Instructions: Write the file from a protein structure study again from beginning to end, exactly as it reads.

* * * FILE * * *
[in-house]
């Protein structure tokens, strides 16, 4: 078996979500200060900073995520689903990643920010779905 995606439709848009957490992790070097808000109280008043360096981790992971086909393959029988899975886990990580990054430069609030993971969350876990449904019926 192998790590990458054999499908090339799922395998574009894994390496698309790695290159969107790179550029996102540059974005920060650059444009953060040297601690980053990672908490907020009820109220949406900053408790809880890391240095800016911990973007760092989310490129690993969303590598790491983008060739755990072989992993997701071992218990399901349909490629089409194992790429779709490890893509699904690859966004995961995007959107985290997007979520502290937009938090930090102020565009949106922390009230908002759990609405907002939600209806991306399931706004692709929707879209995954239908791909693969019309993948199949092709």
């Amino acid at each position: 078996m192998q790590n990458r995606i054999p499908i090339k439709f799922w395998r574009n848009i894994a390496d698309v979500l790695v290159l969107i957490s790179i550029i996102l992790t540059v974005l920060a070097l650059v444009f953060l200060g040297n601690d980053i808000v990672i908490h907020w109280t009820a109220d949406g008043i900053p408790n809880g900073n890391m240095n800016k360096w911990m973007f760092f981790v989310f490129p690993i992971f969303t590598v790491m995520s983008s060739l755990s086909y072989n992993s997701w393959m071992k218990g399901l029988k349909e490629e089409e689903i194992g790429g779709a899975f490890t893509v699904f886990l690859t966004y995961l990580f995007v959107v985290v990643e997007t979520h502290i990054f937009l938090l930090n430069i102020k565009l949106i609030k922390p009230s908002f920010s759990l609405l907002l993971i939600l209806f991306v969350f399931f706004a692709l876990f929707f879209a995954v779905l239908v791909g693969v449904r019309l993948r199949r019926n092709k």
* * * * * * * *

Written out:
[in-house]
């Protein structure tokens, strides 16, 4: 078996979500200060900073995520689903990643920010779905 995606439709848009957490992790070097808000109280008043360096981790992971086909393959029988899975886990990580990054430069609030993971969350876990449904019926 192998790590990458054999499908090339799922395998574009894994390496698309790695290159969107790179550029996102540059974005920060650059444009953060040297601690980053990672908490907020009820109220949406900053408790809880890391240095800016911990973007760092989310490129690993969303590598790491983008060739755990072989992993997701071992218990399901349909490629089409194992790429779709490890893509699904690859966004995961995007959107985290997007979520502290937009938090930090102020565009949106922390009230908002759990609405907002939600209806991306399931706004692709929707879209995954239908791909693969019309993948199949092709």
């Amino acid at each position: 078996m192998q790590n990458r995606i054999p499908i090339k439709f799922w395998r574009n848009i894994a390496d698309v979500l790695v290159l969107i957490s790179i550029i996102l992790t540059v974005l920060a070097l650059v444009f953060l200060g040297n601690d980053i808000v990672i908490h907020w109280t009820a109220d949406g008043i900053p408790n809880g900073n890391m240095n800016k360096w911990m973007f760092f981790v989310f490129p690993i992971f969303t590598v790491m995520s983008s060739l755990s086909y072989n992993s997701w393959m071992k218990g399901l029988k349909e490629e089409e689903i194992g790429g779709a899975f490890t893509v699904f886990l690859t966004y995961l990580f995007v959107v985290v990643e997007t979520h502290i990054f937009l938090l930090n430069i102020k565009l949106i609030k922390p009230s908002f920010s759990l609405l907002l993971i939600l209806f991306v969350f399931f706004a692709l876990f929707f879209a995954v779905l239908v791909g693969v449904r019309l993948r199949r019926n092709k």